It’s Fleet Week! The streets of New York are filled with hundreds of Marines and sailors who arrived yesterday in New York Harbor. I’m pretty sure, however, that none of them hit the streets handcuffed to a bicycle.
That distinction goes to the enigmatic Tony Pizzo who, in 1919, rode his bicycle from Los Angeles to New York City. And then, the following year, he rode it back again.
Pizzo set off from Los Angeles in grand style 95 years ago this week (May 21, 1919), joined by fellow sailor C.J. Devine who was attached to another bicycle. The men were handcuffed to these specially designed bikes during a ceremony in Venice Beach by none other that Hollywood’s greatest star — Fatty Arbuckle.
Pizzo embarked on the trip as a dare from Arbuckle, who wagered the sailor $3,500 that he couldn’t make it to New York by November 1. Why a military man was wiling away his time doing this in the months after World War I is beyond me. (One press clipping describes him as “a discharged sailor.”) In reality this was an elaborate advertising stunt. One newspaper reports that “[t]he men were advertising the Fisk tire, Morrow brakes and Crown bicycles.”
“One can hardly realize the trouble that these two riders were put to,” remarked the League of American Wheelmen, “for they had to eat, drink, wash and take care of themselves generally while handcuffed to their wheels.”
The two men made their way across America, selling souvenir postcards to fund their cross-country journey. Unfortunately, in Kansas, Devine was hit by a car, so Pizzo went the rest of the way alone.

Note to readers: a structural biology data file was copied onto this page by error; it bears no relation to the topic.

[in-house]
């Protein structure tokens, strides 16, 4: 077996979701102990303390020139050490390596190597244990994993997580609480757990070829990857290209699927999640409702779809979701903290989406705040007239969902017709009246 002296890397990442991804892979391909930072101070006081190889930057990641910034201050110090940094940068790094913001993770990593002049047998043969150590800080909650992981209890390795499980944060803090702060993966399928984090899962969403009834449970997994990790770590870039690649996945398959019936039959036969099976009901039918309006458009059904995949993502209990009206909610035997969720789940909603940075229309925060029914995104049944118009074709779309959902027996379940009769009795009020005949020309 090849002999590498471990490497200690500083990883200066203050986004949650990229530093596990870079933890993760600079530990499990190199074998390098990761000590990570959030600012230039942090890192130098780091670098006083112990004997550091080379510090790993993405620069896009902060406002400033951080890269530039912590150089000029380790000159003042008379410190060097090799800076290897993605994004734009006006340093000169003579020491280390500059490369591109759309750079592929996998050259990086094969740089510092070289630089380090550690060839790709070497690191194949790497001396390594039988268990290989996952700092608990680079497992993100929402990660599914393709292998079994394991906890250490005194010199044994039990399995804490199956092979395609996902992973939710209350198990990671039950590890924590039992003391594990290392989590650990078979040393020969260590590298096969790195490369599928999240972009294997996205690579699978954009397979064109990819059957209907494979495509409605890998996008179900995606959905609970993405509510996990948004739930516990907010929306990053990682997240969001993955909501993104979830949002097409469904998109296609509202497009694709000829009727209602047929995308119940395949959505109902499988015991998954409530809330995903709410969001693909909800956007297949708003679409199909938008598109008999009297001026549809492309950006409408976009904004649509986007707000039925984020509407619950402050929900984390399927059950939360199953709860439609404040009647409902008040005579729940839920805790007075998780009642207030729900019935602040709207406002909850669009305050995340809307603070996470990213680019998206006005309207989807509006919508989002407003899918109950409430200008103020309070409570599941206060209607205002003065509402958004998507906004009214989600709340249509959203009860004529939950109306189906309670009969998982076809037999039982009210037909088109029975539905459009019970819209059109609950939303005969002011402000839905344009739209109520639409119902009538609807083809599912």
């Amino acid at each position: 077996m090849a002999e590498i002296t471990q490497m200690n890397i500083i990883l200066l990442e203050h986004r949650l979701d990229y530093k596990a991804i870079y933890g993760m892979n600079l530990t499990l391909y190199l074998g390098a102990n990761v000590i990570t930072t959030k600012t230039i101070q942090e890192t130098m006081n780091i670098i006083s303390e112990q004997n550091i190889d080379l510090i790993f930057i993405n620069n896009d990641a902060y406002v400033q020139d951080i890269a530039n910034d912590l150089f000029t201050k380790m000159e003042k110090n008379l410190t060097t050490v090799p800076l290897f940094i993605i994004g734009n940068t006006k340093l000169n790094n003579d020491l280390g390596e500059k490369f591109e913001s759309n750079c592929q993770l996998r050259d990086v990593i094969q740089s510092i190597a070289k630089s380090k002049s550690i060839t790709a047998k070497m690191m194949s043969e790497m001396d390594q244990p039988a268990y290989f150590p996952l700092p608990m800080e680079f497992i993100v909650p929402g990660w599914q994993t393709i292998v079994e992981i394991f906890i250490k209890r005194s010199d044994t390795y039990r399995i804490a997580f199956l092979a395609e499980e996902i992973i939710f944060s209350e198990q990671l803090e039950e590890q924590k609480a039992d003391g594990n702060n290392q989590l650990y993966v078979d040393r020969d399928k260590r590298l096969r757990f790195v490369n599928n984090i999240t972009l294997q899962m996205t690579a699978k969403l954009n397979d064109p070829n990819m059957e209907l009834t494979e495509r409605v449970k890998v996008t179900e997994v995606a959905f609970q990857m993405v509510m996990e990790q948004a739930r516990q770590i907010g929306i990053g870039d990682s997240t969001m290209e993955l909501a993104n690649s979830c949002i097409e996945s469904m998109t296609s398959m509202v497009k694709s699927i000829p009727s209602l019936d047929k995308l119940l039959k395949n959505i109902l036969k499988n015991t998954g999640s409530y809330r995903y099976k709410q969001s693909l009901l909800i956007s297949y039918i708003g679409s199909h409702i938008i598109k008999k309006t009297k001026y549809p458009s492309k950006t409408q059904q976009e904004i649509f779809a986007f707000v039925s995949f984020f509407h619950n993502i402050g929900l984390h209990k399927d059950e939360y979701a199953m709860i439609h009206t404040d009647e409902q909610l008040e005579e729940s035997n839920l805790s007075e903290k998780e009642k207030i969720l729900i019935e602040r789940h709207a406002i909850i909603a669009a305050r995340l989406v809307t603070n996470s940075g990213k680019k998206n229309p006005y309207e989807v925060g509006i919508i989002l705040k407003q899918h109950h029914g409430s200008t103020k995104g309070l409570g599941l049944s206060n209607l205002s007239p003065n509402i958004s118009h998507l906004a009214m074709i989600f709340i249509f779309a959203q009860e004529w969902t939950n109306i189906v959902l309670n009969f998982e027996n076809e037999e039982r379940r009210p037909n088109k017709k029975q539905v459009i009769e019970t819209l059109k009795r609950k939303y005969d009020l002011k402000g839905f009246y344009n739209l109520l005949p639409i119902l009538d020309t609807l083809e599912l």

He finally arrived in New York on October 30, greeted by guests at the Hotel McAlpin in Herald Square. He checked into a room still handcuffed to his bicycle and was only separated from the device a day later by Mayor John Hylan.
Pizzo “regarded his bicycle with dislike,” according to the New York Times. “[H]e would not do it again for one million dollars.”
But, in fact, he did do it again, re-chained to the same bike, riding back to Los Angeles the following year. Fortunately, Devine had recovered from his injuries and accompanied Pizzo as his manager.
Below: From a Philadelphia newspaper, May 1, 1920
Apparently Pizzo just couldn’t stop biking. In 1921, he embarked on another dare, the intent of which is indicated on his retooled bicycle below — to visit the governors of all 48 states. (picture courtesy Flickr/Zaz von Schwinn)
7 replies on “The adventures of Tony Pizzo, the sailor handcuffed to a bike”
He is my Great Grandfather. He was facing discharge due to possible tuberculosis. He did stunts to make extra money & save his job with the Navy. He was later tested again and found no tuberculosis so went on with a career in the Navy
Can I please ask when was his birthday
This is my Grandfather. He was facing discharge due to possible tuberculosis so did this for recruiting to save his job. He was later tested and reinstated with no tuberculosis
Hey Terry, I mau have written you before, but my name is Richard Peglow and I am the historian for the bicycle factory that made the first bike your grandfather rode in 1919, the Crown. I have some documentation on his journeys but would like to obtain as much as possible to his story/life. I am planning on writing a book down the road sometime about the bicycle factory and want to include Mr. Pizzo’s adventures. my phone is 3173312548 or firstname.lastname@example.org==thanks!
I am Tony’s granddaughter. Terry is a great grandson. For any further info, please contact me, as I had many talks with my grandfather.
hi Annette, happy 2023! I am looking forward to chatting with you regarding Tony’s many bicycle journeys, as I am devoting much of a chapter to him (in a book that will someday come to fruition) and others that have made journeys on Crown bicycles and others. contact me at; email@example.com 317/331/2548 Thank you!!
Annette, Richard here, my contact info is above. Would love to chat with you sometime about Tony. cheers, Richard